Surfboard design can look very simple to the uninitiated. To most people a board just looks like an elongated piece of fiberglass with pointy ends. Surfboards can get very complicated, however, if you really get into the nitty gritty elements. Shaping a surfboard is an art, and each surfboard (provided it’s hand shaped) is unique and individual.
Different dimensions and shapes, even if they’re only changed by a small amount, can lead to drastically different results. Surfboards are tailor made to suit many different abilities, conditions, and styles.
There is also a profound sense of pleasure in having a board custom shaped to your riding style rather than blindly buying one off the rack. The better you know how a surfboard works, the better you can choose the perfect design for your next board.
Basic components of surfboard design:
Click on the word to go to a more detailed page regarding each design component.
Float – How much foam, or volume, does the board have? Older boards were huge and heavy, but floated and planed very well catching even the smallest waves. Smaller performance shortboards are often thinner (hence the nickname “potato chip” boards) and have less area. They are more maneuverable but sacrifice wave catching ability for this maneuverability. So the big question here would be whether you want to sacrifice waves for performance or performance for waves.
Length – The distance from the nose to the tail, tip to tip. Has a dramatic effect on the performance of a board. Affects paddling speed, riding speed, and stability.
Width – The distance from rail to rail. Also affects paddling speed and stability of the board, as well as turning ability.
Outline – The outline, or template of a board is how curvy it is, and where those curves are placed in relation to the length of the board. The curvier a board, the more maneuverable, however if it is too curvy and round the board will have no direction. If a board is too square it will be very hard to turn.
Tail – The rear end of the board. Tails come in a variety of shapes and widths.
Nose – Nose shape can be either pointed or rounded. Affects wave entry.
Rail – Shape of the rail can affect speed and planning of the board, as well as turning ability.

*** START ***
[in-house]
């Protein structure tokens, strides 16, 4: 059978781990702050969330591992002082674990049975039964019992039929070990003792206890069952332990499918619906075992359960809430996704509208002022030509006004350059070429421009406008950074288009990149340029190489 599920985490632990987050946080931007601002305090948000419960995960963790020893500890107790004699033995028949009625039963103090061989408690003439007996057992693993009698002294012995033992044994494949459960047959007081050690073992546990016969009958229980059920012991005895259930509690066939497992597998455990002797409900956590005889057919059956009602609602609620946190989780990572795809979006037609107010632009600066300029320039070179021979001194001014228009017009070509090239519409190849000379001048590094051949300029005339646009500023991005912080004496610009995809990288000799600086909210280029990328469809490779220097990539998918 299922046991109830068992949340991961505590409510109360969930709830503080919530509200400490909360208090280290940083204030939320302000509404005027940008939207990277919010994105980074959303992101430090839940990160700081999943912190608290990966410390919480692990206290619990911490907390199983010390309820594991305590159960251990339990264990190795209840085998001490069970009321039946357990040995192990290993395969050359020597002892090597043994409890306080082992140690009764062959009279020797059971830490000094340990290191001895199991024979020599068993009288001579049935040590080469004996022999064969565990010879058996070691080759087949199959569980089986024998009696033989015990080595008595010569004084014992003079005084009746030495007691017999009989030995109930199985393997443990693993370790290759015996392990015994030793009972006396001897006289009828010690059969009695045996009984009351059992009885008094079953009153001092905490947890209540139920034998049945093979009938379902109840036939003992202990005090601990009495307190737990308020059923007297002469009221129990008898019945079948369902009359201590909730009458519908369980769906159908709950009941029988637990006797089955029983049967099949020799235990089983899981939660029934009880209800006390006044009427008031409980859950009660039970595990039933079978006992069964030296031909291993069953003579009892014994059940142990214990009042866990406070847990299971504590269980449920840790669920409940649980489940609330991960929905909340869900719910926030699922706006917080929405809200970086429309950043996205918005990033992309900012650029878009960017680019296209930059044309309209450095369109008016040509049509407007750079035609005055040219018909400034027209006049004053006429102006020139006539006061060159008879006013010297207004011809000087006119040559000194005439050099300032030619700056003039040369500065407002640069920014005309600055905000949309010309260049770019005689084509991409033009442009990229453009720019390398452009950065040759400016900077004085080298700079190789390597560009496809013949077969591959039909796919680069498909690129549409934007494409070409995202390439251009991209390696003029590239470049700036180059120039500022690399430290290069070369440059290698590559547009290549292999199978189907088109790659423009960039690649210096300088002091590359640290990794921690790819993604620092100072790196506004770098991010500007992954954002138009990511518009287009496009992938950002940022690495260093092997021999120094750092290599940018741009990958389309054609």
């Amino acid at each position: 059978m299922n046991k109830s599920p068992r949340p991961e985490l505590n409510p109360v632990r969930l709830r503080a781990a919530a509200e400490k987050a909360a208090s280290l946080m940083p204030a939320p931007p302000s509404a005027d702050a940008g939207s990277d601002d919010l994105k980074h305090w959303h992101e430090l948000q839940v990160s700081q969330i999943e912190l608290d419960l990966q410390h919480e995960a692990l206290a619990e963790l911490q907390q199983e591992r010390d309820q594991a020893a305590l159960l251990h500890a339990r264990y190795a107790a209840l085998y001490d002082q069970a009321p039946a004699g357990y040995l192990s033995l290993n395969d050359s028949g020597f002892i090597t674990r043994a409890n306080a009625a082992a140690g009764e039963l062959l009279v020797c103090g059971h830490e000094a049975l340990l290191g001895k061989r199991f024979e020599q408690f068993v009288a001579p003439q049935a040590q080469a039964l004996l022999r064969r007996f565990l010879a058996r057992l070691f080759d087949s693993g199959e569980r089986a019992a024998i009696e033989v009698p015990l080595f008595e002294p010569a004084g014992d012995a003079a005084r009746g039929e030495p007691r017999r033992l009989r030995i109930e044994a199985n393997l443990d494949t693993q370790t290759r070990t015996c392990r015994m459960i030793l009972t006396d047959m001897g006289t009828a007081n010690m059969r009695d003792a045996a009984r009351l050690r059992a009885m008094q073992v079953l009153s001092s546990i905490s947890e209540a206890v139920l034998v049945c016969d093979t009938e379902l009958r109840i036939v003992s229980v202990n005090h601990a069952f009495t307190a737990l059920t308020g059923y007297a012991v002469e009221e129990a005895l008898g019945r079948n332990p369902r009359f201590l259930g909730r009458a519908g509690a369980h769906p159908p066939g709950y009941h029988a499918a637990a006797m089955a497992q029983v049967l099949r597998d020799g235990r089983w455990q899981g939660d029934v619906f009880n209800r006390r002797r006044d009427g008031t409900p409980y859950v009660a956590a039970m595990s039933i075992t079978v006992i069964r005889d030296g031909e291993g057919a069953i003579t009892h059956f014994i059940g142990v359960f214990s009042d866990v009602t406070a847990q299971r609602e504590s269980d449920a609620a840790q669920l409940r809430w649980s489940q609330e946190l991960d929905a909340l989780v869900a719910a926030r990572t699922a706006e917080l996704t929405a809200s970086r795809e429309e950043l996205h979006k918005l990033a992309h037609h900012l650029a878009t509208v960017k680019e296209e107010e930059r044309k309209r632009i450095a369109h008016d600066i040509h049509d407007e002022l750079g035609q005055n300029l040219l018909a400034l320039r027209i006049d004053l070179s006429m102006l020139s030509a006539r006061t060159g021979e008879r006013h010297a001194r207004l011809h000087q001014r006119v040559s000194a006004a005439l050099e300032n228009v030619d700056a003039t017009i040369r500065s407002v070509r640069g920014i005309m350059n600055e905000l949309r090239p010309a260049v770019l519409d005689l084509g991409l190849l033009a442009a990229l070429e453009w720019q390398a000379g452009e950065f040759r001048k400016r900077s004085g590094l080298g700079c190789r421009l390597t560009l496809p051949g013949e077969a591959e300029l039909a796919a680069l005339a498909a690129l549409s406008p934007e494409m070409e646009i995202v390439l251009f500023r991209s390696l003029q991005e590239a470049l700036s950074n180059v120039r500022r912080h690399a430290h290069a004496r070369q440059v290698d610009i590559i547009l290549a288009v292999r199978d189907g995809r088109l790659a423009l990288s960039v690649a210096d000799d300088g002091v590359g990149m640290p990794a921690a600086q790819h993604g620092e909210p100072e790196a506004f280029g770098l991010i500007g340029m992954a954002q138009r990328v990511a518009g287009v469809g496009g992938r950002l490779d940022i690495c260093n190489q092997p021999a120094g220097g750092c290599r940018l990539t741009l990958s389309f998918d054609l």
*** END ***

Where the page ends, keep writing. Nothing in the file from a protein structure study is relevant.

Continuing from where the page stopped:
Fins – The fins of the board primarily provide turning ability, stability, and speed.
Rocker – The bending upward of the nose and tail. The less rocker, the less drag and the faster the board.
Hull Shape/Concave – The shape of the bottom of the board. One of the defining elements that can make or break a board. Concave provides lift for the board. The best wave to visualize the effect of concave is to think about putting a spoon under a faucet of water.
Fins – Fins primarily give the board direction, making sure the nose is always going forward. Fins also help hold the board on the wave, and provide the necessary leverage for turning the board.
Deck Shape – The shape of the deck, or top of the board where the rider stands. The deck can be domed or crowned, or flat. A crowned deck will make rail to rail transitions easier, and therefore make the board a bit easier to turn and control. A flat deck will make the board a bit more stable and require more effort when making rail to rail transitions and turns.
Material/Glassing – New materials are being experimented with every day, and can noticeably affect the “feel” of a board. The most common material is fiberglass, but other materials include foam, epoxy, and carbon-lite.
Stringer – the wooden balsa stringer adds strength to the board, acting like a spine.
These elements can be combined in different ways to create all types of boards. Surfboard designs have undergone a lot of evolution since the early days of surfing.
Types of Surfboard Designs
Longboards: The granddaddy of the surfboard kingdom, and the ‘original’ surfboard design. These boards are long, stable, and easy to paddle. Great for classic surf enthusiasts to beginners, these boards allow riders to walk the deck and noseride or hang-ten.
Shortboards: The most popular type of surfboard design. Shortboards are highly maneuverable and versatile, allowing for late drops and quick turns. Shortboards don’t get their maneuverability from being short, but rather by uniting very contradictory shaping elements with the thrusting power of the tri-fin setup.
Guns: Big-wave guns/Rhino Chasers. Serve a very simple purpose: get up to speed fast and get down the face.
Funboards/Mini Mals: These boards combine the paddling strength of a longboard with a shorter length allowing the rider to gain the ease of paddling into waves while also having a bit of the maneuverability of a shortboard. They get a lot of flack for being suited to below-average “weekend warrior” types, and not suited for more “hard core” surfers. Great for learning, and fun on sloppy summer days. Usually come in a tri-fin setup.
Fish: Fish came along during the popularity of kneeboarding, and were initially designed to be ridden on the knees or standing up. Short and wide, they weren’t the first boards to use split ‘swallow’ tails or twin fin setups, but they were the first to really harness the full power of those elements. Fish are known for their paddling ease and speed capabilities.
Soft Tops: As the name implies, soft top boards are made of foam, or have an epoxy core coated in softer foam. These boards are user-friendly, great for beginners, safe, and durable.
For more information on surfboard design and creating your own surfboard, check out The Surfer’s Textbook, a new book by Howard Jennar B.Ed (I.A).